The history of Soviet nonconformism and, more broadly, of East European dissent has been written as a history of ideas, the subject of which is the transfer, internalization, and the subversive force of liberal values in socialist societies. In this sense, the nonconformist subconscious of totalitarian systems was expressed in the universal discourse of human rights. When the Helsinki Accords (CSCE) were signed by the Soviet Union in 1975, the commitment made there to respect for human rights and fundamental freedoms became en-forceable. Since then, freedom of expression, religion, belief, and conscience became rights that were part of the basic vocabulary of the civil rights movements formed illegally within nonconformist groups and networks within the Eastern Bloc. However, the right to private property, which means something essential in the liberal system of values, seems to have played no role in the development of this nonconformist discourse, or its role was at least not considered until now by historians of ideas and of culture.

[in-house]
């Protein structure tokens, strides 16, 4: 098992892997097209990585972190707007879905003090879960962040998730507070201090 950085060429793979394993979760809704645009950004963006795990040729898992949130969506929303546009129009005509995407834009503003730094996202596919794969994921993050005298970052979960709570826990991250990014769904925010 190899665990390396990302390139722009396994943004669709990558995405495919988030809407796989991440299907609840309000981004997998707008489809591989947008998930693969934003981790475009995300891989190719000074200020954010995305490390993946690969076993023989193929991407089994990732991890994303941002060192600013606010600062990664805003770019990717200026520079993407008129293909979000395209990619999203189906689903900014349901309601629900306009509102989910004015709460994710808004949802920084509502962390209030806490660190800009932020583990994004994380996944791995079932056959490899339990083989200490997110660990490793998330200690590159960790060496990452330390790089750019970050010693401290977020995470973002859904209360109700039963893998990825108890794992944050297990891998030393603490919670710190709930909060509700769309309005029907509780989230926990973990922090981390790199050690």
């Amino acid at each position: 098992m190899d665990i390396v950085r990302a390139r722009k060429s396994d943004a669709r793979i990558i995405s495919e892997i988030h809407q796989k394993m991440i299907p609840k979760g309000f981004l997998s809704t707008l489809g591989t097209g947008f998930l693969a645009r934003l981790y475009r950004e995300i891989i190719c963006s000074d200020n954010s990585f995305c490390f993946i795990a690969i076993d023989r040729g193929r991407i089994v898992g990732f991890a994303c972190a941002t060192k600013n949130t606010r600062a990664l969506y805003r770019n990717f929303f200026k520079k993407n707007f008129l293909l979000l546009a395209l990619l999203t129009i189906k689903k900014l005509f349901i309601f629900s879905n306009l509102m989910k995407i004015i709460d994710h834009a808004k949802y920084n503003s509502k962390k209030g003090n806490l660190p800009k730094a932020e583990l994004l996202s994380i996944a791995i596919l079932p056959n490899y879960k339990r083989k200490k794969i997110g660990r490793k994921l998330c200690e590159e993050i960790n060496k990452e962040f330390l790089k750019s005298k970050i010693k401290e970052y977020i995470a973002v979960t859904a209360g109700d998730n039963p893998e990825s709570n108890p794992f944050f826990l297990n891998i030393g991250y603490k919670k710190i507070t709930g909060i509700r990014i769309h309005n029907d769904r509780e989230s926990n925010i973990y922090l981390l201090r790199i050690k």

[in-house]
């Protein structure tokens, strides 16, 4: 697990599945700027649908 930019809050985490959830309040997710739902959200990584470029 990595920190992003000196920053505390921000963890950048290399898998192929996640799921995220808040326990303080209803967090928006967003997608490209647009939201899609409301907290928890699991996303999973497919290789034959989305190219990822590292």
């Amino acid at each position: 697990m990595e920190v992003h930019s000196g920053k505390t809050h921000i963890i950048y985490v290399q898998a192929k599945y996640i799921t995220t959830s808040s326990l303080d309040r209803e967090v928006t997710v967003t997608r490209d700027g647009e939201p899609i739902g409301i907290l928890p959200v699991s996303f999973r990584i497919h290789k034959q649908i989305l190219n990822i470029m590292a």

In the present contribution, I would like to begin by addressing the failure to reflect on the relationship between private property and the consensus on liberal values. I will do so in order to show how the discourse of property rights penetrated the Soviet culture of nonconformism and within a short time brought about signifi-cant changes in the social and economic practices of Soviet institu-tions, thus accelerating their decline … .
(Aus dem Beitrag von Konstantin Kaminskij)